Source: Observatório da Imprensa
By: Mauro Malin
A primary and fundamental difficulty with the self-absolution published by O Globo on September 1 has to do with a fallacy regarding to the movement that led to the Coup of 1964.
Globo writes that O Globo “agreed with the military intervention” of that year.
This is not true.
While other dailies had much more prestige and influence — The Jornal do Brasil, the Correio da Manhã and O Jornal, in Rio de Janeiro, and the Estado de S. Paulo, in Sampa –-, The daily published at Irineu Marinho Street was a booster of the coup.
It did not agree with it, It promoted it.
Carlos Chagas, in the precious study Brazil without make-up: History as told by newspapers and journalists, 1808-1964, vol. II, pp. 1,052, says that in early 1964 Roberto Marinho began frequenting the home of Gen. Humberto de Alencar Castelo Branco, Chief of Staff of the Army, along with other conspirators including UDN legislators Bilac Pinto and Aliomar Baleeiro.
Castelo had a history of adherence to legalism. He was very reluctant to join the conspiracy, which had as one of its key civilian leaders publisher Júlio de Mesquita Filho of the Estado de S. Paulo. The document, authored by Mesquita and containing directives for a dictatorial government, is relatively well known. Chagas cited the document at length during the meeting.
(An aside is needed here. Due to an irony of history, the Mesquita family, owners of the Estadão, a paper that in its heyday was much more important than O Globo, were at a terrible disadvantage when it came to business sense. In 1964, O Globo, with the advent and success of TV Globo, made Marinho much more powerful and influential than the Mesquitas — a situation that the descendents of both families have preserved down to the present day.)
A speech by Castelo to the officers training academy in 1964, was highly praised by the Estadão, which took to frequent, enthusiastiic praise for “his military leadership and his past career” (Chagas). Castelo, a man generally adverse to the spotlight, was encouraged with this success and adhered to the conspiracy.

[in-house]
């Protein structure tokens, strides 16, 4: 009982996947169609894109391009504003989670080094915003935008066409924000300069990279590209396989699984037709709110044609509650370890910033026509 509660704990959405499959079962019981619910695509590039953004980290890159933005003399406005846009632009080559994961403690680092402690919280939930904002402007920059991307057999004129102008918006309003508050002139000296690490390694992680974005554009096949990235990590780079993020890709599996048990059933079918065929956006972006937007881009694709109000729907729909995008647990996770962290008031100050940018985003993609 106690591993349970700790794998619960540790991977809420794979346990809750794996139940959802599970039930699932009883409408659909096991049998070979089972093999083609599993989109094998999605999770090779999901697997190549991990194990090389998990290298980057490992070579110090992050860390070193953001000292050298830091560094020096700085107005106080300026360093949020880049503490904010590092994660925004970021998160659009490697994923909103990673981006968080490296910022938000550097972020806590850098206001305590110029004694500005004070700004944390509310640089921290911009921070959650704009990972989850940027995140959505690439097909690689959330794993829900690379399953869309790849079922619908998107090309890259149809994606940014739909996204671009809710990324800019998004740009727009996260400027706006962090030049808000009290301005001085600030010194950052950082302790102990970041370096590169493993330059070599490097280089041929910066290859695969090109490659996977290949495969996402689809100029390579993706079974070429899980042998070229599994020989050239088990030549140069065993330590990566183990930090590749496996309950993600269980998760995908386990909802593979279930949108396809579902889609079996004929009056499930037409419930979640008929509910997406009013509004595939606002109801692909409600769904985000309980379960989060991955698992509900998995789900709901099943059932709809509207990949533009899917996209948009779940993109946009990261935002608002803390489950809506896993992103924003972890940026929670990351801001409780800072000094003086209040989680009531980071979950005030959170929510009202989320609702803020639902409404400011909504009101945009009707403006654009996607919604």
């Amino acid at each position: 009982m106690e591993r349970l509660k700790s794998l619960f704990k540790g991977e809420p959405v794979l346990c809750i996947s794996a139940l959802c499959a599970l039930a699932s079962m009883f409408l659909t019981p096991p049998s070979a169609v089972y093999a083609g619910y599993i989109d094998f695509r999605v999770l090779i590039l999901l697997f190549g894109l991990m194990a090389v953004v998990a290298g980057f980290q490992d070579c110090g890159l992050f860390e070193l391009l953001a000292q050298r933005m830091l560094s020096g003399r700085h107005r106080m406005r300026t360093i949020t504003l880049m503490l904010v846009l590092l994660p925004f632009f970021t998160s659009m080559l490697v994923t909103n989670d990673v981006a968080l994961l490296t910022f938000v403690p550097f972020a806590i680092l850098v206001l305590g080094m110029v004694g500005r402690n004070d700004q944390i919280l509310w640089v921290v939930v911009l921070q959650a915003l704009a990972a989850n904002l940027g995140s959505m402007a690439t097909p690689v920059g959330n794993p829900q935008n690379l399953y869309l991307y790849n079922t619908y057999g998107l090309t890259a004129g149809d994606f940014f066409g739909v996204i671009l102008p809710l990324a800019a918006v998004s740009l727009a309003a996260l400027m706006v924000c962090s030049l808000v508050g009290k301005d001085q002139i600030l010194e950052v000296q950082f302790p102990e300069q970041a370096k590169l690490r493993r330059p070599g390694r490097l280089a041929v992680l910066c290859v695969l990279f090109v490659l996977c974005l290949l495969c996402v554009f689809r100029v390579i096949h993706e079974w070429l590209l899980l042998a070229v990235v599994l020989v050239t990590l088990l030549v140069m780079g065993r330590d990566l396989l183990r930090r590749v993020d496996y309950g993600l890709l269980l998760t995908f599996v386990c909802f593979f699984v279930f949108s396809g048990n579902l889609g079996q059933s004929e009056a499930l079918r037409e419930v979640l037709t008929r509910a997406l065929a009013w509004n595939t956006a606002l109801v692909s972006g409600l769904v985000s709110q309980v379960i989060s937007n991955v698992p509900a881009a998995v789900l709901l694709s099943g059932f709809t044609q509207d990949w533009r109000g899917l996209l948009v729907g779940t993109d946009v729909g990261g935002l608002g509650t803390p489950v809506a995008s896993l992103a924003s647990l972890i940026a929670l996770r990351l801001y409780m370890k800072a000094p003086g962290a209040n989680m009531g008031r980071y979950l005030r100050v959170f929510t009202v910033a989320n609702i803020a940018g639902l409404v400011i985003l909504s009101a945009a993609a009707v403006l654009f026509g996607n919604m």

The Estadão, however, not only narrated political events, but also practiced politics itself. The same can be said of all of the news media engaged in supporting the coup — which meant the vast majority of Brazilian news organizations. O Globo was not the only paper to support the coup. Or better, to promote the coup.
Today, news media still practice politics, as part of a vain attempt to install a partisan opposition that is inept and lacking in moral fiber.
Castelo was indirectly elected resident of Brazil, with the support of both the UDN and the PSD — except fror such PSD figures as Tancredo Neves, Juscelino Kubitschek and Ulysses Guimarães –Globo did not report the story: it reveled in it, as we see on the cover of 15 April. More than this: it purported to speak on behalf of the nation.
But let us return to the O Globo editorial of September 1. In the same paragraph, another narrative dodge: “a signficant portion of the population agreed with intervention [as we did], an express support expressed in marches and rallies organized in Rio, São Paulo and other capital cities .”
It sounds like the “everybody does it” of Lula in 2005. Does it mean that if a significant portion of the population hit the streets in order to enact a death penalty, the paper can, morally speaking, adhere to the movement? No, it cannot.
But my point is another one. There are no mobilizations in the streets without some type of communication. Today this is the social networks. In the 1960s it was media referred to today as “traditional” of “conventional.” To give you an idea of how important the mobilization popular support for the coup, observe this image of the front page of the Estado on March 20, 1964, which the Estado de S. Paulo dedicated to the March of the Family with God For Freedom, a huge demonstration held in São Paulo.
The reasoning in the Globo editorial is, once again, turned on its head.
The paper was not called upon by its mass readershipto “agree with” the military intervention. It participated actively in gathering support for the overthrow of the Goulart government. And it commemorated, with the right an exclamation point, the Rio de Janeiro version of the March of the Family with God For Freedom .
We will explore in later essays how Globo has constructed a narrative that is at war with the truth.
Filed under: Brazil